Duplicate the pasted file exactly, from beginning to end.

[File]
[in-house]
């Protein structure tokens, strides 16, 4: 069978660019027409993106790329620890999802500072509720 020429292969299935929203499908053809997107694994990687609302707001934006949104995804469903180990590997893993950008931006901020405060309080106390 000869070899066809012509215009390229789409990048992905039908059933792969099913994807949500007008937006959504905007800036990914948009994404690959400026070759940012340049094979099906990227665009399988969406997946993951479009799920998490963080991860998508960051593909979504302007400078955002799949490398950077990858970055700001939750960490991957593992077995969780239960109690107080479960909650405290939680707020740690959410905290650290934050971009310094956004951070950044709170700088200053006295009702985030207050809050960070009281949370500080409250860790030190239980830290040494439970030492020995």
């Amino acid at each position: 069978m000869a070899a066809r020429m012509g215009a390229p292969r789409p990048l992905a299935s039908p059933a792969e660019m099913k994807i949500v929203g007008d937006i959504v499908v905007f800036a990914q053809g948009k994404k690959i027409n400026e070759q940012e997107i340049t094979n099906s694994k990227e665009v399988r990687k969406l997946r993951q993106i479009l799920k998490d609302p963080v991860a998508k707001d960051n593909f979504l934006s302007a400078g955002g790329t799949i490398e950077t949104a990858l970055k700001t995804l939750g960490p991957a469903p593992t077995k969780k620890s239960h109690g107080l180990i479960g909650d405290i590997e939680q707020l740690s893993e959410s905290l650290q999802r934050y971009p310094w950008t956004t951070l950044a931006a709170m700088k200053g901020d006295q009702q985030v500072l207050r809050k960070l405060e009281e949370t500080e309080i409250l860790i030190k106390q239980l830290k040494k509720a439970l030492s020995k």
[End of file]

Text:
[in-house]
């Protein structure tokens, strides 16, 4: 069978660019027409993106790329620890999802500072509720 020429292969299935929203499908053809997107694994990687609302707001934006949104995804469903180990590997893993950008931006901020405060309080106390 000869070899066809012509215009390229789409990048992905039908059933792969099913994807949500007008937006959504905007800036990914948009994404690959400026070759940012340049094979099906990227665009399988969406997946993951479009799920998490963080991860998508960051593909979504302007400078955002799949490398950077990858970055700001939750960490991957593992077995969780239960109690107080479960909650405290939680707020740690959410905290650290934050971009310094956004951070950044709170700088200053006295009702985030207050809050960070009281949370500080409250860790030190239980830290040494439970030492020995």
């Amino acid at each position: 069978m000869a070899a066809r020429m012509g215009a390229p292969r789409p990048l992905a299935s039908p059933a792969e660019m099913k994807i949500v929203g007008d937006i959504v499908v905007f800036a990914q053809g948009k994404k690959i027409n400026e070759q940012e997107i340049t094979n099906s694994k990227e665009v399988r990687k969406l997946r993951q993106i479009l799920k998490d609302p963080v991860a998508k707001d960051n593909f979504l934006s302007a400078g955002g790329t799949i490398e950077t949104a990858l970055k700001t995804l939750g960490p991957a469903p593992t077995k969780k620890s239960h109690g107080l180990i479960g909650d405290i590997e939680q707020l740690s893993e959410s905290l650290q999802r934050y971009p310094w950008t956004t951070l950044a931006a709170m700088k200053g901020d006295q009702q985030v500072l207050r809050k960070l405060e009281e949370t500080e309080i409250l860790i030190k106390q239980l830290k040494k509720a439970l030492s020995k």